Fifty years ago this October, Charles M. Schulz’s iconic Peanuts characters took the screen for their second-ever holiday special in the premiere of It’s the Great Pumpkin, Charlie Brown.

The short specials began in 1965 with A Charlie Brown Christmas. And for the past five decades, a slew of short, made-for-TV films featuring Charlie Brown and the gang have helped families of all generations ring in the holiday season.

Schulz and his producers continued to write and animate new story lines throughout the years, but they recently ended with Happiness is a Warm Blanket, Charlie Brown in 2011.

While people are quick to name A Charlie Brown Christmas as the best Peanuts short of all time, a strong case can be made for It’s the Great Pumpkin, Charlie Brown deserving the top spot.

Let’s review the facts.

Fans who are familiar with the notorious illustration style of Schulz can likely differentiate between a 1950’s drawing of Charlie Brown and a 1970’s one. The once short-and-round characters thinned out and took on a more sketch-like appearance over the years, but were still able to retain their youthful charm.

Alyssa Irgang, a senior psychology major, remembers watching It’s the Great Pumpkin, Charlie Brown growing up, but hasn’t seen it since she was a child.

“I can’t believe it’s the 50th anniversary though. Wow, it’s so old,” Irgang said.

The animations we see today in It’s the Great Pumpkin, Charlie Brown are examples of the latter drawings. The short also includes iconic scenes such as Snoopy fighting off the Red Baron, which was, for the time period, a huge animation milestone.

Turning Snoopy’s doghouse into a flying World War I fighter jet was a feat in itself. The visual flip of the screen during a tumultuous barrel role, as Snoopy and the doghouse continued to change colors throughout, was different from anything fans had seen before in earlier Peanuts shorts.

Animator Bill Melendez, who worked on a variety of films and shorts throughout his career, including Dumbo and Bambi, spearheaded the animation in A Charlie Brown Christmas, It’s the Great Pumpkin, Charlie Brown.

Arguably it was Melendez who brought the most color, both literally and figuratively, to the production table.

“Of the 50 prime-time specials we created with Schulz… I believe It’s the Great Pumpkin, Charlie Brown is Bill Melendez’s animation masterpiece,” Lee Mendelson, executive producer of the Peanuts, told The Washington Post.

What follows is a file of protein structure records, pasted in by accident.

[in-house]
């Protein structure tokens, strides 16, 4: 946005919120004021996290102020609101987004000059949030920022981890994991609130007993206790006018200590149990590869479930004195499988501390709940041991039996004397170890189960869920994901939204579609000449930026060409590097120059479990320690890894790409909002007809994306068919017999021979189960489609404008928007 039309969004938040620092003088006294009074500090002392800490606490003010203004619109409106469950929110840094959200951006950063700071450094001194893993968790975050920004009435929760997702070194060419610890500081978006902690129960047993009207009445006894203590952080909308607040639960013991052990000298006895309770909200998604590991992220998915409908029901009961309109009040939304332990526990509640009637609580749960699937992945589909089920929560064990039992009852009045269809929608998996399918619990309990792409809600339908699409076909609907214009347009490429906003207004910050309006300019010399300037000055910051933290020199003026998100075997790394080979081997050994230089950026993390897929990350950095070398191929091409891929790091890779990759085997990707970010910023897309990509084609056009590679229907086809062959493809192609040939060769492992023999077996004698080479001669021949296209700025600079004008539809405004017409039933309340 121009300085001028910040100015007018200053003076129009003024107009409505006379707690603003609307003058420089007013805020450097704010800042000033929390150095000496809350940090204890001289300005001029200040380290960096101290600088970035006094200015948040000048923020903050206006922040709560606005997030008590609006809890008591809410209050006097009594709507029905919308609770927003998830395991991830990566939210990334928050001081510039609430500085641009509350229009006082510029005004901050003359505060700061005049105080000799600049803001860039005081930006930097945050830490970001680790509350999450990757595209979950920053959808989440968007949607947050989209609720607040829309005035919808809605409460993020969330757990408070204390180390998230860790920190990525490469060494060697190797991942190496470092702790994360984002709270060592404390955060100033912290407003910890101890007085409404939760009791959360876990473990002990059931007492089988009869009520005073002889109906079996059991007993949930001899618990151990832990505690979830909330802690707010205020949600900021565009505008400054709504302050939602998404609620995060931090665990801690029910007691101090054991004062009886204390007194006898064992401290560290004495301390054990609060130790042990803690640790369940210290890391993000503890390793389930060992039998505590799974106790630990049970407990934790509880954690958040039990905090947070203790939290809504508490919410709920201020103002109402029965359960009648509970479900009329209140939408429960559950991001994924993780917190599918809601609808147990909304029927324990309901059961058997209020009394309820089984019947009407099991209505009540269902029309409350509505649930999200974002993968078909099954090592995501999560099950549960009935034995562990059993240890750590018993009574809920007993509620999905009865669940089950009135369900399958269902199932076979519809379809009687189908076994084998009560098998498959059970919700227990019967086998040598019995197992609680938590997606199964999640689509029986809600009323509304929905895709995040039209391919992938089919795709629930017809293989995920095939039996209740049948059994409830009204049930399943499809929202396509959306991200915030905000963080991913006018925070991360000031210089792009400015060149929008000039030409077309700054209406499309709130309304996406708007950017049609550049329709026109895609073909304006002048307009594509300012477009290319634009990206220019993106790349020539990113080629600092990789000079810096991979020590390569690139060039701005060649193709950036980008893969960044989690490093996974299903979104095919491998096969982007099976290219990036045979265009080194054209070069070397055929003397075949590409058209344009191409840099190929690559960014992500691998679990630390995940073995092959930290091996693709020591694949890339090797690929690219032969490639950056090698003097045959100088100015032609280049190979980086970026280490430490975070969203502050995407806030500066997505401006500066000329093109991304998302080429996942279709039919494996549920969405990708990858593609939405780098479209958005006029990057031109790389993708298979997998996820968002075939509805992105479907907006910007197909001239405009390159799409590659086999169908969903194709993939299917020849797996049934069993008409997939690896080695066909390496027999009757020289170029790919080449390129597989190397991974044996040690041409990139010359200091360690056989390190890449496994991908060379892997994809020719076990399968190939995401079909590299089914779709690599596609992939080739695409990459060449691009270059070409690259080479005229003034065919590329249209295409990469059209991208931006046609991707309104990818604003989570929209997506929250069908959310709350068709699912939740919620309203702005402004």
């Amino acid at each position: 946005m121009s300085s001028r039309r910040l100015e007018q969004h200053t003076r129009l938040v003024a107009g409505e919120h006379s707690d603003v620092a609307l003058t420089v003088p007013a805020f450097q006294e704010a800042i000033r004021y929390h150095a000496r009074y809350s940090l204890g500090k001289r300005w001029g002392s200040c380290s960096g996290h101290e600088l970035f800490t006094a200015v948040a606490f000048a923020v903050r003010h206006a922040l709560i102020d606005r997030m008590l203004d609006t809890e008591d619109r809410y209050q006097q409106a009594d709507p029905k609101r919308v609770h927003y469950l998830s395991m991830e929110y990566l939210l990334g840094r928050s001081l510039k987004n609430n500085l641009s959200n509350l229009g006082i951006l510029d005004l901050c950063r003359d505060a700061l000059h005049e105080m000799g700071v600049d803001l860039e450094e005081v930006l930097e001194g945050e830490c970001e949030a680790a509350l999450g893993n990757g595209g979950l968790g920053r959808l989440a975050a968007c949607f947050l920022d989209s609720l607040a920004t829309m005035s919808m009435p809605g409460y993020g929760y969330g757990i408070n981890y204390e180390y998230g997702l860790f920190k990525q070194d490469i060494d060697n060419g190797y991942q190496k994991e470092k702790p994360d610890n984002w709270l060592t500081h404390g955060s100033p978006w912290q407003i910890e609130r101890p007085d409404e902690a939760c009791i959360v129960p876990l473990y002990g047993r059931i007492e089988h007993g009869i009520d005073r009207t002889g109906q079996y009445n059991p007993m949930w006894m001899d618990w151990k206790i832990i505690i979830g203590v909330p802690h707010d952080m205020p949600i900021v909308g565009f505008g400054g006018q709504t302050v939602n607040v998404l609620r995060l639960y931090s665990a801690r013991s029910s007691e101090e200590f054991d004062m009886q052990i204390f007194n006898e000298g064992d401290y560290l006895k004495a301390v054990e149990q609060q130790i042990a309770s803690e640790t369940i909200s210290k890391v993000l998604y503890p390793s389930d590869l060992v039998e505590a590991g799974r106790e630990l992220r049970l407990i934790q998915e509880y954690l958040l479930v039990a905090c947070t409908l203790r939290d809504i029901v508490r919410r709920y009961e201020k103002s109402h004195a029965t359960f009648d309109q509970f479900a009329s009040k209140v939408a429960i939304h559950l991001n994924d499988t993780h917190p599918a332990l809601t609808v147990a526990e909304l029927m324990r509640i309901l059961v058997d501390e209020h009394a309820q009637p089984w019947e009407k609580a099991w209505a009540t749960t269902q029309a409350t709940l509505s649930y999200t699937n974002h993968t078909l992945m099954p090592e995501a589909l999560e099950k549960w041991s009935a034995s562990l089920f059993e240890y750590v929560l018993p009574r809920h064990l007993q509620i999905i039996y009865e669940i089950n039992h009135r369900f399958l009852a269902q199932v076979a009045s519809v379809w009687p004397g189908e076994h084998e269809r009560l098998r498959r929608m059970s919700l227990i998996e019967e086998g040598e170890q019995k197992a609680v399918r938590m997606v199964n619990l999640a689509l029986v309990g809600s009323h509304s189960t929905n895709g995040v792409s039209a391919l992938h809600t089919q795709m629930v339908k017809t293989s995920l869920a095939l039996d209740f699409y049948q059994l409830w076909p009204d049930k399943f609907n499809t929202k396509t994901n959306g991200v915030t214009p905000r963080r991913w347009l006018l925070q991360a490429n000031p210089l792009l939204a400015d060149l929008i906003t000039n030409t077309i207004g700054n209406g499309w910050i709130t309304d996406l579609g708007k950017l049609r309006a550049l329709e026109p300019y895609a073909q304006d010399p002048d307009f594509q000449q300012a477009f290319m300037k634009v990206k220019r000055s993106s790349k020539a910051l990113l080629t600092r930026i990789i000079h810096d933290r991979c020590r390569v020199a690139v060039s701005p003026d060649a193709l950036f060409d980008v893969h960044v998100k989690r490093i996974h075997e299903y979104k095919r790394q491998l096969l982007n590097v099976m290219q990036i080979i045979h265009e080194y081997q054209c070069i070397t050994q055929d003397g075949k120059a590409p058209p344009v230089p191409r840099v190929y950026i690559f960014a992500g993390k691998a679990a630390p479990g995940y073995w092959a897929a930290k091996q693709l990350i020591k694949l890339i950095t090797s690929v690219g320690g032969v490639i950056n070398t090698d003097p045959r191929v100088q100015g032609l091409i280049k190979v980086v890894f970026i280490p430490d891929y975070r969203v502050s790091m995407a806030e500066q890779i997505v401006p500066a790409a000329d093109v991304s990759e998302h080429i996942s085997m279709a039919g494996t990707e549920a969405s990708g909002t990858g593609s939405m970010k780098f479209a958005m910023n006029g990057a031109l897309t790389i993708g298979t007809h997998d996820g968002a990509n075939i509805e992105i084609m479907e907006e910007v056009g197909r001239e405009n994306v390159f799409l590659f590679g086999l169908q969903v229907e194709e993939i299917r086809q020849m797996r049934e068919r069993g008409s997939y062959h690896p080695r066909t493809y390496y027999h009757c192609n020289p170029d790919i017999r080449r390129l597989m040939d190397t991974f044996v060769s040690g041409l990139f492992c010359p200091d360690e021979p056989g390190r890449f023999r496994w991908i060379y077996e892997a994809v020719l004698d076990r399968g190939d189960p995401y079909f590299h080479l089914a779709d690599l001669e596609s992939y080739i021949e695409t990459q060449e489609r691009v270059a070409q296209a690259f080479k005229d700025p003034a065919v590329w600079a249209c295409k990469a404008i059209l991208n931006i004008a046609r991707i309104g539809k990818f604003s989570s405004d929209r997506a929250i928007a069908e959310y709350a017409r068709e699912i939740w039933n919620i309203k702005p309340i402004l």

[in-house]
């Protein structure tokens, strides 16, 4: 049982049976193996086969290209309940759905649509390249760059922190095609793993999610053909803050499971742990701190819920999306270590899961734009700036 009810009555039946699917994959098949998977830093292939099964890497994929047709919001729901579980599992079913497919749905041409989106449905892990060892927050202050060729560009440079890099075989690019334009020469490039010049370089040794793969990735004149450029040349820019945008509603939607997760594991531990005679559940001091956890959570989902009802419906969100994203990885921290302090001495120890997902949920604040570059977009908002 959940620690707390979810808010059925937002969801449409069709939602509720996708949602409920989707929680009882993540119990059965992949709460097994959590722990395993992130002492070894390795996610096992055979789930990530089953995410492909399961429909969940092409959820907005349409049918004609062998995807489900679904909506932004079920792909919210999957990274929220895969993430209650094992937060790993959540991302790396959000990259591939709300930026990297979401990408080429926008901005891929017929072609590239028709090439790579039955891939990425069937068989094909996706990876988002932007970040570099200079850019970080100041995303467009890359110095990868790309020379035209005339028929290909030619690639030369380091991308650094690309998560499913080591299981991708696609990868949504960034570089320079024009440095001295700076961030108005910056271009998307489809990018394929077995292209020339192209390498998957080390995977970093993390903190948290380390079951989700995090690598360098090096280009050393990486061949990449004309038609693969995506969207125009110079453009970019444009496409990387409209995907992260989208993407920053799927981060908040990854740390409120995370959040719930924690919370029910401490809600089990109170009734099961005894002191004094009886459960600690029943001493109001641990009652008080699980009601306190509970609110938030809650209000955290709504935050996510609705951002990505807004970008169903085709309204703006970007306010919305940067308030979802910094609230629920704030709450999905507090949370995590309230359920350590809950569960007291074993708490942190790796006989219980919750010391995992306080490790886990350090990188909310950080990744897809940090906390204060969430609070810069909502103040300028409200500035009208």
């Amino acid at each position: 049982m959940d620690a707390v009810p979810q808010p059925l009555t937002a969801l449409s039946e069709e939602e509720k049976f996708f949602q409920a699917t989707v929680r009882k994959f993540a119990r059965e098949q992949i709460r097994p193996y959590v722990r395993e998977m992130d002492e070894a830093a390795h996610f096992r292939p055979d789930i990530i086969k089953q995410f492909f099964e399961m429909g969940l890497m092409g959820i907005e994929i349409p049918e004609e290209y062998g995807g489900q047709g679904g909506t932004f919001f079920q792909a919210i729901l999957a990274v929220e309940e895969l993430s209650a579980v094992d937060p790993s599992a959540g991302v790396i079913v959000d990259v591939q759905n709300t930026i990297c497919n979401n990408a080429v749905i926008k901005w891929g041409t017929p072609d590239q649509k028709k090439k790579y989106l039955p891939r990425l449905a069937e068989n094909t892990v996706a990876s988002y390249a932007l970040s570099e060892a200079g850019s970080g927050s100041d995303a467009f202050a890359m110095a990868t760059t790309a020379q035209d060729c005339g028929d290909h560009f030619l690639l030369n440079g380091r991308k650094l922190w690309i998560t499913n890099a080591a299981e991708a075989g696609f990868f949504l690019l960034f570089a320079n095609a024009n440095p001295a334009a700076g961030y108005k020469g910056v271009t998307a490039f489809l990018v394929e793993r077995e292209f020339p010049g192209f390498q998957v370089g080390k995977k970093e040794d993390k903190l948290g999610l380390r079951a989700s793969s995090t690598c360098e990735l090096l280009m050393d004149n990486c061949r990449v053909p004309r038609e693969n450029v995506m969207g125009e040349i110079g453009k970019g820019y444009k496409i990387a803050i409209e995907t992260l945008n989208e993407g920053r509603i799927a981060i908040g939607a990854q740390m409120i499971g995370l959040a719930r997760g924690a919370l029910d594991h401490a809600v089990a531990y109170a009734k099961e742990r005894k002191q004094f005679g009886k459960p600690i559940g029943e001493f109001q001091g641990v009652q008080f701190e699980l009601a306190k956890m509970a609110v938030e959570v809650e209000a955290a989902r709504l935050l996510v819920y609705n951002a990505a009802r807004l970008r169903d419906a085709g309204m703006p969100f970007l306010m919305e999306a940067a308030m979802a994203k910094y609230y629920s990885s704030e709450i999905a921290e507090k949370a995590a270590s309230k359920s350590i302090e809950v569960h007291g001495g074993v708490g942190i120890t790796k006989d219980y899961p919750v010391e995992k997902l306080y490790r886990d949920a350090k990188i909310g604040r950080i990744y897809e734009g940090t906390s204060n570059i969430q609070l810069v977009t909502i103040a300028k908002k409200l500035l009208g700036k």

Classic scenes like the Lucy and Charlie Brown football prank and “I got a rock” trick-or-treating truly define the holiday special, but it was Melendez’s attention to rich, autumnal hues and crisp scenery that set it apart from the rest.

Allison Thompson, a senior broadcast journalism major, was also surprised to hear that her favorite pumpkin patch scene had hit the half-century mark.

“I guess I didn’t really know how old it was. It’s a classic, it’s just kind of timeless to me,” Thompson said.

For those unfamiliar with the classic tale of the Great Pumpkin, the story follows a determined Linus in his mission to wait up all night, in only the most deserved of pumpkin patches, for a chance to see the Great Pumpkin. Side stories along the way show the Peanuts gang as they partake in the usual Halloween traditions like trick-or-treating and costume making.

The beloved story of the Great Pumpkin continues to inspire people 50 years later. Charlie Brown fans have been celebrating the 50th anniversary of It’s the Great Pumpkin, Charlie Brown with everything from pop-up corn mazes to Peanut-themed Halloween parties.

Fans can catch the 50th anniversary viewing of It’s the Great Pumpkin, Charlie Brown on Oct. 28, at 8 p.m. on ABC.

Feature Photo Credit: Feature photo courtesy of Nicole Mays on Flickr.

Samantha Pitkin is a senior journalism major and can be reached at spitkin@terpmail.umd.edu.

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